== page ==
By Analiese Paik
I resolve to waste less food in 2014 and grow more of my own in my backyard raised beds. I also resolve to eat more heirloom and Ark of Taste foods to help keep them alive and foster biodiversity. I will slow down even more than I already have, and practice tasting food mindfully and critically to really enjoy it in all its complex glory. What are your green food resolutions for 2014?
Assuming you always use reusable bags when shopping, have ditched bottled water for good, and compost your food waste rather than throwing it in the garbage, you’re ready for bigger and tastier challenges. Here are a few to consider:
- Go grass-fed (read our feature article, 5 Reasons to Go Grass Fed). Factory farmed livestock is routinely administered hormones, antibiotics and fed GMOs. Consult our Guide to Grass-Fed Beef for area resources.
- Reduce food waste by not overbuying, practicing “use it or freeze it”, and by committing to having “Clean out the Refrigerator Night” once a week. Almost 40 percent of the food produced in the US is wasted, and much of that is by consumers. Read our feature article about food waste for more ideas.
- Embrace whole vegetable eating, a concept we support with our Cast-Off Cooking Series. Radish greens, Swiss chard stems, Brussels sprout leaves and many more vegetable parts we commonly throw away are edible and surprisingly easy to prepare deliciously.
- Try one new locally-grown vegetable each month of the year – turnips or celeriac in January, rutabagas in February, mushrooms in March, dried beans in April, ramps in May, garlic scapes and kohlrabi in June, etc. When you stop to think about it, most of us eat the same 10 vegetables over and over. Why not add some flavor diversity to your diet? Even better, look for heirloom varieties. The farmer will tell you!
- Make more sustainable choices away from home. It’s not easy to find a sustainable cup of coffee on the run or grab a quick bite to eat that’s not packed with industrial ingredients, so plan to pack your own drinks and snacks while running errands or traveling. When that’s not possible, consult our Guide to a Sustainable Cup ‘o Joe and Guide to Organic Restaurants for sustainable eateries near you.
- To economize on organic produce, join a CSA. If a CSA is not a fit, purchase regularly from a farm-to-door delivery service, farm stand, or farmers’ market. Eating locally in season means trying new foods, so expect your farmer or delivery service to provide you with delicious recipes to support your commitment.
- Go Fair Trade. When it comes to chocolate, coffee and tea, Fair Trade or Direct Trade products are the way to go because they insure that workers are treated fairly (no slave or child labor), are paid a market wage, and farms employ sustainable growing practices.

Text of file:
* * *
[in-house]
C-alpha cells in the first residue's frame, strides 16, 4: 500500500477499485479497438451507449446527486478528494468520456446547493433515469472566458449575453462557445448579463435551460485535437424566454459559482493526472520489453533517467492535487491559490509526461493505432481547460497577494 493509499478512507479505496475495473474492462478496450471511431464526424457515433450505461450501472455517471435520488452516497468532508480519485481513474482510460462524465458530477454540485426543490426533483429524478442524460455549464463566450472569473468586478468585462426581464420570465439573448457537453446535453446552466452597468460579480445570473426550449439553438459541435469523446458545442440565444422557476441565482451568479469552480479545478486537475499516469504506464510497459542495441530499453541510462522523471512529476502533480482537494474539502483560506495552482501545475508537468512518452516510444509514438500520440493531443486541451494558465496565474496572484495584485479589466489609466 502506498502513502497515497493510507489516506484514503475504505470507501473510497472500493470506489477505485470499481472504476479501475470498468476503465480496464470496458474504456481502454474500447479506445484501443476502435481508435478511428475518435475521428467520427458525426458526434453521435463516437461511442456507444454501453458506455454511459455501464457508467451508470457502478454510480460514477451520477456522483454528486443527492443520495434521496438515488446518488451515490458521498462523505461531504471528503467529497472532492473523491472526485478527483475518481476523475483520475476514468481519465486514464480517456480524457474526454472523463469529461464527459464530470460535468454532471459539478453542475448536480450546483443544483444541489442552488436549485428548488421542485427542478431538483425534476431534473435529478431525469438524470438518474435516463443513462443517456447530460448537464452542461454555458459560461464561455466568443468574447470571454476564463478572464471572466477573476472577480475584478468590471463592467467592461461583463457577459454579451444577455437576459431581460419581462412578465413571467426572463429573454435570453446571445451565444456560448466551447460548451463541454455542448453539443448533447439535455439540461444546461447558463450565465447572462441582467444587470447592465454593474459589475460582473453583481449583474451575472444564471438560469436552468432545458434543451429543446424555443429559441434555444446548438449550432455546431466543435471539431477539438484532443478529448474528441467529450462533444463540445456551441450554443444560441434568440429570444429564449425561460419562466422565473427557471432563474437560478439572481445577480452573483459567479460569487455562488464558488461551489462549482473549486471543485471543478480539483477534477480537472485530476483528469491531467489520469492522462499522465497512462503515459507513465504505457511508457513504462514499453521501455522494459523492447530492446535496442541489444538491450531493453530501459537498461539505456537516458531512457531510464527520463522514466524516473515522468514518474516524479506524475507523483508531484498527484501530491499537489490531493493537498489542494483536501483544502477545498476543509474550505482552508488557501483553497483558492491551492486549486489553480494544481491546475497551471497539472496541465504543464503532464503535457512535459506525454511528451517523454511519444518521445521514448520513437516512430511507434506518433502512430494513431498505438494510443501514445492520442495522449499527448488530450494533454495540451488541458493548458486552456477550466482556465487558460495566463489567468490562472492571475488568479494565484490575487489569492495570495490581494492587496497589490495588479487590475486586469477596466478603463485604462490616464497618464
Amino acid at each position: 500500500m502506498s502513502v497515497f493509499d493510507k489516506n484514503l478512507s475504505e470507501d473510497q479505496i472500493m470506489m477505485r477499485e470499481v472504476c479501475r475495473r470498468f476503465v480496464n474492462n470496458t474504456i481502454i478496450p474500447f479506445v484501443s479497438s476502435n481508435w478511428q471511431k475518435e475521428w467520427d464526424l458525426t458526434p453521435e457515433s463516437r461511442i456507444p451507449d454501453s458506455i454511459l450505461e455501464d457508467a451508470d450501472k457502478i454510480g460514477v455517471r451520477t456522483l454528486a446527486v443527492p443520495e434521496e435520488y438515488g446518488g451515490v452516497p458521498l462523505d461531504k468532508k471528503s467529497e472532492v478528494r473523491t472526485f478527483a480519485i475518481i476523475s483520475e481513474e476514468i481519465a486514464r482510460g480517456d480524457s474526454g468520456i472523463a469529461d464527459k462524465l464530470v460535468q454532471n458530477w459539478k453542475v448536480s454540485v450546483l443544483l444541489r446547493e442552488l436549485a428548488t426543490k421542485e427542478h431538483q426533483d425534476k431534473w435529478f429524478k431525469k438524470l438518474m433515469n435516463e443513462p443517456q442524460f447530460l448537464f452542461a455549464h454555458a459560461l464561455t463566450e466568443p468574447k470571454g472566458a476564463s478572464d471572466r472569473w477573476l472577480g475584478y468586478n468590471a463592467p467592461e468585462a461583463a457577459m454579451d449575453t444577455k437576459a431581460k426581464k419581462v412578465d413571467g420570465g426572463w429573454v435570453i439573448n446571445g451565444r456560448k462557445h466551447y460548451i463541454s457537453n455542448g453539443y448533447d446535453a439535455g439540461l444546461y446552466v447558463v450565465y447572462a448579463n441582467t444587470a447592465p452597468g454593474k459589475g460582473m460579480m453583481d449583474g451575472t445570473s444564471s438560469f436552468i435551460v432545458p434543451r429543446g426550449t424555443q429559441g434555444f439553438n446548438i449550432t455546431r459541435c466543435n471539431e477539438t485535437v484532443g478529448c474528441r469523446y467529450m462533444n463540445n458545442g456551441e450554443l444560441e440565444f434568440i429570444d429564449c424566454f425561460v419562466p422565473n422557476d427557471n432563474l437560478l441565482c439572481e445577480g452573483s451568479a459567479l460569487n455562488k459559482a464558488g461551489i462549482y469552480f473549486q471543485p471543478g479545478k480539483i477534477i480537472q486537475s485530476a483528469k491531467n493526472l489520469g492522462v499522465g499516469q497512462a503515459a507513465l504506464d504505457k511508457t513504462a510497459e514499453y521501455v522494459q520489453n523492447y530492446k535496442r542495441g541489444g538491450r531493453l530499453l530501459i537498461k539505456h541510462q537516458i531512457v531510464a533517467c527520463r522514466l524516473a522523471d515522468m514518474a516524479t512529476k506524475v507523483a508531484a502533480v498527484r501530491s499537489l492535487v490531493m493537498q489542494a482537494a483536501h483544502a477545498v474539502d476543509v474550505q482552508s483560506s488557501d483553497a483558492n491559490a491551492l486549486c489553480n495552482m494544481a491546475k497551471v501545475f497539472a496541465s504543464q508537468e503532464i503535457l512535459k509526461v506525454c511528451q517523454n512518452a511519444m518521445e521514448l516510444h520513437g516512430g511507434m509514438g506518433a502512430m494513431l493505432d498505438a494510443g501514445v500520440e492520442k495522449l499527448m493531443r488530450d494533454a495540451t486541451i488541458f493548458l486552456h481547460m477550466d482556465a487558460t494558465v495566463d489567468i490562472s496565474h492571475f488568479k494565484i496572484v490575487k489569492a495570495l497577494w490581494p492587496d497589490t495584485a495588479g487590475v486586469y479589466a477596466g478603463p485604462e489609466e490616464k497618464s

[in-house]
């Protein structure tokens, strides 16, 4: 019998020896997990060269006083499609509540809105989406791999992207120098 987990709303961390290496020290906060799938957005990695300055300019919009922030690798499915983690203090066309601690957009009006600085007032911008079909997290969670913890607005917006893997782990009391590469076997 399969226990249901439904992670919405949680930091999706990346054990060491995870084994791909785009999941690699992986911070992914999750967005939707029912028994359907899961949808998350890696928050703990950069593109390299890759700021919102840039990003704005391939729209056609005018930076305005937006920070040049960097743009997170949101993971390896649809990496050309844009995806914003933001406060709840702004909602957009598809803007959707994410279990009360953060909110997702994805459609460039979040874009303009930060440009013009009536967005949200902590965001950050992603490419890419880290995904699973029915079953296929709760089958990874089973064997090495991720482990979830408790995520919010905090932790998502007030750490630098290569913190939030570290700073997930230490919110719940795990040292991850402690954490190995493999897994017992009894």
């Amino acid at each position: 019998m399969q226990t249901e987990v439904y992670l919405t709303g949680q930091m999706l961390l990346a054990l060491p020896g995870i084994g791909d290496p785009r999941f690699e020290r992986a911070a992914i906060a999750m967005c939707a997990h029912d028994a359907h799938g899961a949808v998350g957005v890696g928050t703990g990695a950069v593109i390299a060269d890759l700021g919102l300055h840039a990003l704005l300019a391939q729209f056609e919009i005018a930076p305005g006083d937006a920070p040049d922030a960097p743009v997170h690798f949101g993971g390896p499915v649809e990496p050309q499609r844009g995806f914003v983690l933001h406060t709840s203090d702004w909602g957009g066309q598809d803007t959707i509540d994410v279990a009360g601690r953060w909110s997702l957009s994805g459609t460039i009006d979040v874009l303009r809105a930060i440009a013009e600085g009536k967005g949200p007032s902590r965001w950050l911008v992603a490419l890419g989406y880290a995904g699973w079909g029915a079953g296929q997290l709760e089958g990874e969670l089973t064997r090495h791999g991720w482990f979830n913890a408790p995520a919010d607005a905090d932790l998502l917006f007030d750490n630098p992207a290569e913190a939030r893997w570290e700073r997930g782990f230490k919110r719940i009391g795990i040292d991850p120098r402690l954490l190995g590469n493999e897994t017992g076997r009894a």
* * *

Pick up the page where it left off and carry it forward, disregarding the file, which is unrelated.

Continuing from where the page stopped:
- Choose only sustainable seafood. Do not eat Atlantic (US or Canadian) cod, haddock or yellowtail flounder regardless of how it’s caught. Cod has long been depleted and Georges Bank and Gulf of Maine fisheries are considered important conservation stocks according to Seafood Watch. Eat less fish overall by replacing those meals with sustainably grown lentils, beans, tofu, and other plant-based proteins. Buy only sustainable seafood, both at retail and in restaurants, by consulting the Seafood Watch mobile app. Locally farmed shellfish and small fish like anchovies, sardines, and mackerel are among the best choices.
- Make your wines organic or biodynamic. Quality varies dramatically so please consult our Eco-Friendly Wine Guide before purchasing.
- Learn to put up food for the winter months. Many books on canning are excellent resources for techniques and recipes, and demonstration classes are given at local farms during the second half of the year. Subscribe to our newsletter from the link on our home page to make sure you receive invitations to these events before they sell out.
- Make some artisan foods to appreciate the skill and time necessary to make them and experience the satisfaction of making them yourself. Fresh butter and mozzarella cheese are a revelation! Either buy a kit (Williams Sonoma sells many including this DIY butter kit) or read how to make your own butter at home without any special ingredients or tools in our feature article.
- Attend a dinner at a farm as a reward for all your hard work and dedication. Bring along some friends who will value the experience and be influenced to source more of their food locally. Subscribe to our newsletter from the link on our home page to make sure you receive invitations to these events throughout the state.